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Do you think they will ever make a portable player that can hold 250+gbs, for large flac...

post #1 of 17
Thread Starter 

I hope so!

post #2 of 17
Some people swapped hhds on ipods classic with 240hhd 1.8" . Can't tell if its true though. 

http://www.amazon.com/Toshiba-240GB-MK2431GAH-Hard-Drive/dp/B009A6PT9M
Edited by squallkiercosa - 10/17/13 at 9:49am
post #3 of 17

The iBasso DX50 should support 256GB MicroSDXC when/if they become available.

post #4 of 17
Bound to, I remember when people would have asked if a gigabyte was possible on a player
post #5 of 17

Memory tech is constantly progressing. It will get more and more common. 

 

And any players that support full size SDXC cards (not micro, and not HC - I would be wary formatting such a large card to FAT32) - today the Hifiman 901 - are already there with the help of Lexar. 

 

http://www.amazon.com/Lexar-Professional-256GB-Memory-LSD256CTBNA600/dp/B0090BEWKY

post #6 of 17
Quote:
Originally Posted by reginalb View Post
 

Memory tech is constantly progressing. It will get more and more common. 

 

And any players that support full size SDXC cards (not micro, and not HC - I would be wary formatting such a large card to FAT32) - today the Hifiman 901 - are already there with the help of Lexar. 

 

http://www.amazon.com/Lexar-Professional-256GB-Memory-LSD256CTBNA600/dp/B0090BEWKY


I have to disagree.

32Gb players were already sold 10 years ago, and despite SSD having become popular and affordable, music players haven't followed the trend at all. Your everyday players are still somewhere between 4 and 32Gb, which is just nonsense...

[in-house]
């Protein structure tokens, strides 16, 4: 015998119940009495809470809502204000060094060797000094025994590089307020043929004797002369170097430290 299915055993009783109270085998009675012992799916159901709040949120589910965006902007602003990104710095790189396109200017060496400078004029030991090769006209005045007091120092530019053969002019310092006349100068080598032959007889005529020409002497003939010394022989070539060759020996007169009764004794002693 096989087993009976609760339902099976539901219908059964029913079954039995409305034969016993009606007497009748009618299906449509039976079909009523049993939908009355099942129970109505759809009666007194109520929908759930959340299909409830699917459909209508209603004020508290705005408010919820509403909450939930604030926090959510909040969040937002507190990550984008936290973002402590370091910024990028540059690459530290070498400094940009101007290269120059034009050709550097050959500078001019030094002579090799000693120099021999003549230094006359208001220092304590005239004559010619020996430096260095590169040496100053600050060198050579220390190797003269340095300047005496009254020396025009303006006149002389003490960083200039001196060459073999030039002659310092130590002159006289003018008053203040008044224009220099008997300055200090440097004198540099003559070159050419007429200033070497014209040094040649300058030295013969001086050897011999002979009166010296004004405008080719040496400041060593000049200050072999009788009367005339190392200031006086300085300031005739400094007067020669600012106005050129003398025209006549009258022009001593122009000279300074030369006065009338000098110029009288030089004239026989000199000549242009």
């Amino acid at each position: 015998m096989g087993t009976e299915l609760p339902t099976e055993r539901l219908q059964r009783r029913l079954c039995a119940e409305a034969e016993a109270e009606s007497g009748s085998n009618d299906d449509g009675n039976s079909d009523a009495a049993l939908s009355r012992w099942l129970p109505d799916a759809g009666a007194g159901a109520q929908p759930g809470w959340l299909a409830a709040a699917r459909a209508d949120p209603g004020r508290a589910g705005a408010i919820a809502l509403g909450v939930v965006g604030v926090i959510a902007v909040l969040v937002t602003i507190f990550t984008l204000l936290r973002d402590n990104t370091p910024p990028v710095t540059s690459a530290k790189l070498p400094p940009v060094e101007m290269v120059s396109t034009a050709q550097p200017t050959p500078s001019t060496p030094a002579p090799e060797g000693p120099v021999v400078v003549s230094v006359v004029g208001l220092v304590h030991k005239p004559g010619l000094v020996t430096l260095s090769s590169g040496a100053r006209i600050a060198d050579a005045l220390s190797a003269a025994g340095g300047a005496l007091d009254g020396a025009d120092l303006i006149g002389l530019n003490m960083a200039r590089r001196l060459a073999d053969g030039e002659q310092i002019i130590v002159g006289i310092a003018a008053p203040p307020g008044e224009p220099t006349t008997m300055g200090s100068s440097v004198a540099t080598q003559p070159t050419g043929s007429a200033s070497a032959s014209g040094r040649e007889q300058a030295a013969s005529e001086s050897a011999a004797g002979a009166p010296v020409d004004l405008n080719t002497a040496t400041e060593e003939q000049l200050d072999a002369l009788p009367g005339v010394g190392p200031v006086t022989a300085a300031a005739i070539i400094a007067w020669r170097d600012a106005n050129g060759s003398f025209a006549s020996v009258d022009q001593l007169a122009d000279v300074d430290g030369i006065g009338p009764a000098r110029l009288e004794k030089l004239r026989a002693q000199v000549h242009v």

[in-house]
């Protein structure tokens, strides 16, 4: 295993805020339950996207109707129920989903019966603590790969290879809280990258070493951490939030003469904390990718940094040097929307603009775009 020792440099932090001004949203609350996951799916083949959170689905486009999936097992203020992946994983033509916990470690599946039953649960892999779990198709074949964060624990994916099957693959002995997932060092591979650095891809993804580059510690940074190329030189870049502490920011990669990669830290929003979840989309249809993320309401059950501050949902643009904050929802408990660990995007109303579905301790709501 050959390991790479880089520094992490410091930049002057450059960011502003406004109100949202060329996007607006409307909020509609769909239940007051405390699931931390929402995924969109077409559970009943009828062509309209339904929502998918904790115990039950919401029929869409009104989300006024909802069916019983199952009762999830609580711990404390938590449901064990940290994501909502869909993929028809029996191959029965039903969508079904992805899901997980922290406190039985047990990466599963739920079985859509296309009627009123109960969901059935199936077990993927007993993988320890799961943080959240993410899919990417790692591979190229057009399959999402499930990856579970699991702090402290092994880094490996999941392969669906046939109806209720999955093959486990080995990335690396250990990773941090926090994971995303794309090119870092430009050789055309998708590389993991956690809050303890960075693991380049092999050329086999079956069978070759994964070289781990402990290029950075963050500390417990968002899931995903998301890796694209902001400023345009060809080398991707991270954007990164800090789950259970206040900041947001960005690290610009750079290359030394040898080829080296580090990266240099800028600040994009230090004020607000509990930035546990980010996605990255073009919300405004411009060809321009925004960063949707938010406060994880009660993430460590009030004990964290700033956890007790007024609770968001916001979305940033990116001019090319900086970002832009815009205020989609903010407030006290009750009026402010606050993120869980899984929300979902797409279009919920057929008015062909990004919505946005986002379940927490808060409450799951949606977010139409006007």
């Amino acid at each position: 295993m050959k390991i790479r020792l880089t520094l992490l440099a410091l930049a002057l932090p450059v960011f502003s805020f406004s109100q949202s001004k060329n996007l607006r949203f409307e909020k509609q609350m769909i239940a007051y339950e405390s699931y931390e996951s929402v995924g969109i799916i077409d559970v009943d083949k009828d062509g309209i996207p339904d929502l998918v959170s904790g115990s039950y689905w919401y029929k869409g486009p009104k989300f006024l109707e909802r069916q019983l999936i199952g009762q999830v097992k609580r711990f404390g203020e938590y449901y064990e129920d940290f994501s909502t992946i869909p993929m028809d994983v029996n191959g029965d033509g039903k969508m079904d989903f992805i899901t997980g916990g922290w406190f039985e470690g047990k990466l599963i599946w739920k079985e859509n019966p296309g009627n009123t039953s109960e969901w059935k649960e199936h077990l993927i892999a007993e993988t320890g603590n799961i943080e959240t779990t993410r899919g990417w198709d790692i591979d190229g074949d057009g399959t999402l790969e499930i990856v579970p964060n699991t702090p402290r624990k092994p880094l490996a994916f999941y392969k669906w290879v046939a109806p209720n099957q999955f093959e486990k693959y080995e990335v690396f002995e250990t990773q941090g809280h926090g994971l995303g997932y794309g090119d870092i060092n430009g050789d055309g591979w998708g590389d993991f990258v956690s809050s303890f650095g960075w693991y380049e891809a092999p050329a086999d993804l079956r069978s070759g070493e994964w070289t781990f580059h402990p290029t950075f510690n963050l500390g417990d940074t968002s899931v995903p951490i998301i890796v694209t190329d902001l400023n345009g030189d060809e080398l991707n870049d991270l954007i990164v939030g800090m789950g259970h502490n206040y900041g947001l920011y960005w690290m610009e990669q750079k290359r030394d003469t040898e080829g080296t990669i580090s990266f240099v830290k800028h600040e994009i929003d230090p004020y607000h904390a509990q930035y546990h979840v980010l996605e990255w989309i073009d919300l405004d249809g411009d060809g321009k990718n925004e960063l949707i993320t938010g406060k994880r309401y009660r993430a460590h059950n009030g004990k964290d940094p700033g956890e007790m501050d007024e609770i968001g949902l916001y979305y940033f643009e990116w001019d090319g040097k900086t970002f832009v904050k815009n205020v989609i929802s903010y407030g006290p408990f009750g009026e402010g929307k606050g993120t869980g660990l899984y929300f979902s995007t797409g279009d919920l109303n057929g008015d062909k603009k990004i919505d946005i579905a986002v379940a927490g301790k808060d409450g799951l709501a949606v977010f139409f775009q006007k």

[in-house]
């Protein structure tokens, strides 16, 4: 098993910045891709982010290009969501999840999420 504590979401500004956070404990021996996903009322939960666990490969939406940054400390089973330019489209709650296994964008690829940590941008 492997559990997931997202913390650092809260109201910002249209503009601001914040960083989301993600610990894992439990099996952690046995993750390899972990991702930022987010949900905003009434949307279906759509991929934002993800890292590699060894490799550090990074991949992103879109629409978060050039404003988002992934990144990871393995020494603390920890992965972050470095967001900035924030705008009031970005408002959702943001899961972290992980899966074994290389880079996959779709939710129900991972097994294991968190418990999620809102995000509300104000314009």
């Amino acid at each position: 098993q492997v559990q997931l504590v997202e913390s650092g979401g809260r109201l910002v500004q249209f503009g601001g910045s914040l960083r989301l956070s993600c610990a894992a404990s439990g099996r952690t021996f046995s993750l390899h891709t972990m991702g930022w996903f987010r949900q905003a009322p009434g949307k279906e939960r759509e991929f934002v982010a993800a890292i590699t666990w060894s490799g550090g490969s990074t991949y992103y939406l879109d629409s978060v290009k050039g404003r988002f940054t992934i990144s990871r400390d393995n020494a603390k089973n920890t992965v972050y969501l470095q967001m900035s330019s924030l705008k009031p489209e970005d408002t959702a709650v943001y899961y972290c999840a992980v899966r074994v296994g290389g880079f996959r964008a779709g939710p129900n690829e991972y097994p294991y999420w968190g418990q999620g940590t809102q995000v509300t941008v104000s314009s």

Having a player with 64Gb memory is still a rarity, and completely overpriced, when a 64Gb memory stick or micro SD is less than 50$, go figure...

 

And I'm not even talking about having 128/256Gb players with additional slots. It should be common nowadays, but some reason, it's still not available.

 

We have HD/full HD marketed everywhere, high quality, high resolution, high everything, but memory is the one thing not progressing in portable devices... as if companies were trying to push for people to be constantly connected to the cloud to access data. Given the piss-poor state of mobile data networks and their unavailability in remote areas, I find this pathetic.

post #7 of 17
Quote:
Originally Posted by tienbasse View Post
 


I have to disagree.

32Gb players were already sold 10 years ago, and despite SSD having become popular and affordable, music players haven't followed the trend at all. Your everyday players are still somewhere between 4 and 32Gb, which is just nonsense...

 

Having a player with 64Gb memory is still a rarity, and completely overpriced, when a 64Gb memory stick or micro SD is less than 50$, go figure...